The Impact of the New Tax Reform Bill on Seniors

The recently passed Tax Reform Bill brings many questions to the minds of caregivers and seniors: How does the tax reform bill impact me? What should I expect? What should I do next? Many financial advisors are asking the same questions. To get you prepared for 2018 – take a look at the key highlights below. Depending on your financial circumstances, the impact will vary so it is important to be mindful of these key takeaways and to discuss them with a financial advisor.

The New Tax Reform Bill and Older Adults: Key Takeaways

Everyone is still trying to understand all of the specifics within the new tax reform bill. Most of the changes will go into effect for your 2018 taxes and not with your 2017 tax filing. Below are highlights identified by several sources including NCOA, AARP, and CNN.

New tax credit for non-child dependents, like elderly parents

Taxpayers may now claim a $500 temporary credit for non-child dependents. This can apply to a number of people adults support, such as children over age 17, elderly parents, or adult children with a disability.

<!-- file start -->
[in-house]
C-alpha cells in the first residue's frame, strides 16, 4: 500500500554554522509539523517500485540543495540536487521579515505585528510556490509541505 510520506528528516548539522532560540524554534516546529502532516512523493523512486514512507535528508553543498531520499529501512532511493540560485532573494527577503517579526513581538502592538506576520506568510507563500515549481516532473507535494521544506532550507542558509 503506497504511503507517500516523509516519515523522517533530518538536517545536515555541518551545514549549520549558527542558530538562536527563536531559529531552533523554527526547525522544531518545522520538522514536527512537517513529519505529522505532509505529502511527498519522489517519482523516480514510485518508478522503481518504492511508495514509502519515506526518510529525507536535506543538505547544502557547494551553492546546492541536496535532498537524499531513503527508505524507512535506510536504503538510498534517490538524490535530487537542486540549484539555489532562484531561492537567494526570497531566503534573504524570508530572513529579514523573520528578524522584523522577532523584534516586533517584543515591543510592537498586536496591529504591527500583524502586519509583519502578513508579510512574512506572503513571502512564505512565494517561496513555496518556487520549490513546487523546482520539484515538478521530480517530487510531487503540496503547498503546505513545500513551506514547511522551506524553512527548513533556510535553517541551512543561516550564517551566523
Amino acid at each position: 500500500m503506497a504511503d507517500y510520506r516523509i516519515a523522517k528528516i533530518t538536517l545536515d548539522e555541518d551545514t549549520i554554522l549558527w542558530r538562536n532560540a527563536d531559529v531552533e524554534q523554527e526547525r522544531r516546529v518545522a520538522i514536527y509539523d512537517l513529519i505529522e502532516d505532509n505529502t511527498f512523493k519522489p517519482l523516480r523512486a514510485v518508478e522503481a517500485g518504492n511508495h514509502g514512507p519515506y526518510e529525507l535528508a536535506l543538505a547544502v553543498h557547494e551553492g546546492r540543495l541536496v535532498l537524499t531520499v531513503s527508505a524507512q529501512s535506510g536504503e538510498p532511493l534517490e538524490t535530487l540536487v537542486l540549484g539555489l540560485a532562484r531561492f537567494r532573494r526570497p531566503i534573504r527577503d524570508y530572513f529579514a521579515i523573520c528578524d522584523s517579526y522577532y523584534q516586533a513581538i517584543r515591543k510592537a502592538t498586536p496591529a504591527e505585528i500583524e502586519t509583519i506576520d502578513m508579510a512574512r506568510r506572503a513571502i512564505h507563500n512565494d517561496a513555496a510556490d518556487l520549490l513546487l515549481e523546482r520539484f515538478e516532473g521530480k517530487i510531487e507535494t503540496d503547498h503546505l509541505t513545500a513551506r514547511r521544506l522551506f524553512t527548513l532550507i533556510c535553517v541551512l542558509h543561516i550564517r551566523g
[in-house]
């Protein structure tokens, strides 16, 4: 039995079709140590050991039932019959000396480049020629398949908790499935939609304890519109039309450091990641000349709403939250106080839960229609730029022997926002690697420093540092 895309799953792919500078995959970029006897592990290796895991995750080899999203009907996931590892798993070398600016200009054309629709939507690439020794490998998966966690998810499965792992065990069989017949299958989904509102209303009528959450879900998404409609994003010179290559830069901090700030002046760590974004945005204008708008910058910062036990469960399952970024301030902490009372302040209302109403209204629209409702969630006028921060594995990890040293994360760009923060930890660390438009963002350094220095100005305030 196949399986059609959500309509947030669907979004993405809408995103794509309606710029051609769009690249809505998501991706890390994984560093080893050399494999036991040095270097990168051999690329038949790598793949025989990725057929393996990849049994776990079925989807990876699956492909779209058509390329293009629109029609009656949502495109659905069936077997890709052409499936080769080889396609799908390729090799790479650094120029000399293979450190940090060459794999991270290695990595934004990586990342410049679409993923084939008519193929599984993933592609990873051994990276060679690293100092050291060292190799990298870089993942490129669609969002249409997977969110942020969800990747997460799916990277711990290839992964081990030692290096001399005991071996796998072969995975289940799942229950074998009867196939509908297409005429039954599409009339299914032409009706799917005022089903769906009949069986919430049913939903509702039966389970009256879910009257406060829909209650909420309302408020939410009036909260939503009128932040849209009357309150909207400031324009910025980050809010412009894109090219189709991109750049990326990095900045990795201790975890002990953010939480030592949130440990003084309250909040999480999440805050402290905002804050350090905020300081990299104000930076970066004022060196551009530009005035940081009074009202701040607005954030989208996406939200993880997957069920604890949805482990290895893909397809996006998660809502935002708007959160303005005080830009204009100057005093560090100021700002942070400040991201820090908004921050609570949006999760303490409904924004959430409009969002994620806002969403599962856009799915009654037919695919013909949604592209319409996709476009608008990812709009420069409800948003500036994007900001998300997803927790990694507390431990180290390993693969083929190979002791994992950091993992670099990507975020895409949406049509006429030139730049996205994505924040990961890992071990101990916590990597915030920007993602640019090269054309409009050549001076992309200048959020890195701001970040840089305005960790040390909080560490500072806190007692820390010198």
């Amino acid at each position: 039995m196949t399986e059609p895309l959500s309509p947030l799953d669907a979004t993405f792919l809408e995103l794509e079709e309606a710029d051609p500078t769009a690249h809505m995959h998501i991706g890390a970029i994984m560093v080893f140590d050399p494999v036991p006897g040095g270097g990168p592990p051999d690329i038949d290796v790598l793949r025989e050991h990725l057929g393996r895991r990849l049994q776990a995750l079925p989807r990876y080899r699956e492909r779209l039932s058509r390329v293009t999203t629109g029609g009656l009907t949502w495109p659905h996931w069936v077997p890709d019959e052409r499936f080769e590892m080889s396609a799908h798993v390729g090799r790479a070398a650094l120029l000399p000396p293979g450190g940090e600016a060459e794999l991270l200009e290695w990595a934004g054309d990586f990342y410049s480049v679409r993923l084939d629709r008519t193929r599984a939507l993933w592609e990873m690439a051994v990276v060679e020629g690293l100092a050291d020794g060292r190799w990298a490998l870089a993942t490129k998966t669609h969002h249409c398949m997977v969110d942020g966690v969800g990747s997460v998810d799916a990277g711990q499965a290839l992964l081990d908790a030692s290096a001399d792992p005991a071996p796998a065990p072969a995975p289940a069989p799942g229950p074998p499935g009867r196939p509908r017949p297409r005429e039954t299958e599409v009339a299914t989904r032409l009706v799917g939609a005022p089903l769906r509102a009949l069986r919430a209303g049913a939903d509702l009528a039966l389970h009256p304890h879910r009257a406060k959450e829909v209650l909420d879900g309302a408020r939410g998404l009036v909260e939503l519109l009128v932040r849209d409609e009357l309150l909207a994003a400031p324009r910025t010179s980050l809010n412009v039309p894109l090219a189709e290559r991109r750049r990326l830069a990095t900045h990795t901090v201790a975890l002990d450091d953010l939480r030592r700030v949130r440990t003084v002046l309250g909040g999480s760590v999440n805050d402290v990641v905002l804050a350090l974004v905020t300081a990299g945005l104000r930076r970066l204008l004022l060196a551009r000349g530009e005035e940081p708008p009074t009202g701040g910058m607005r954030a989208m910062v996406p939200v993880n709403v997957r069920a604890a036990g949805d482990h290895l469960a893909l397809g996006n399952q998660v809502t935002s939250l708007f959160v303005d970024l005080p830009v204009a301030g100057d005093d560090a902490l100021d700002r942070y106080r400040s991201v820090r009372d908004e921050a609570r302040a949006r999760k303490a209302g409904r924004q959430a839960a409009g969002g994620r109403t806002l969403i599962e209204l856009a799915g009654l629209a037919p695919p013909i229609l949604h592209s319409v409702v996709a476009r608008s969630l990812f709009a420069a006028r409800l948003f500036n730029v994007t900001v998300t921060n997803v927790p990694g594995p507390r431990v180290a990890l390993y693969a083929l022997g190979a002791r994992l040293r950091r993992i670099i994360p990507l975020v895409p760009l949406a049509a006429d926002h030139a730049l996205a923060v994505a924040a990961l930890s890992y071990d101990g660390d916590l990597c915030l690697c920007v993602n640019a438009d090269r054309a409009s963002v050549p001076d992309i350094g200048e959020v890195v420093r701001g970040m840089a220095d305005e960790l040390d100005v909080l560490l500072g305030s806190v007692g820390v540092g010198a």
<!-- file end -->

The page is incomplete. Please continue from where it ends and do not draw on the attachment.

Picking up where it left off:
Medical expense deduction changes

The medical expense deduction applies to those with high out-of-pocket health costs, and it reduces the threshold from 10% to 7.5% for two years in 2018 and 2019. Almost 5 million taxpayers aged 65+ use the deduction.

State and local tax deductions

The bill does not completely repeal all state and local tax deductions. It includes not only property taxes, but also state and local income and sales taxes, in reaching a $10,000 cap.

There are still seven tax brackets for individuals, but the rates have changed

Americans will continue to be placed in one of seven tax brackets based on their income. However, the rates for some of these brackets have been lowered. The new rates are: 10%, 12%, 22%, 24%, 32%, 35% and 37%.

The standard deduction has essentially been doubled

For single filers, the standard deduction has increased from $6,350 to $12,000; for married couples filing jointly, it’s increased from $12,700 to $24,000.

The personal exemption is gone

You no longer can claim a $4,050 personal exemption for yourself, your spouse, and each of your dependents, which lowers your taxable income.

There is still much to understand about the tax reform’s impact on you so stay engaged. Some areas that are still unclear include the impact to Medicare and Medicaid. Stay tuned for new information throughout 2018.

For more Tax assistance, check out our blog Tax Tips for Caregivers.

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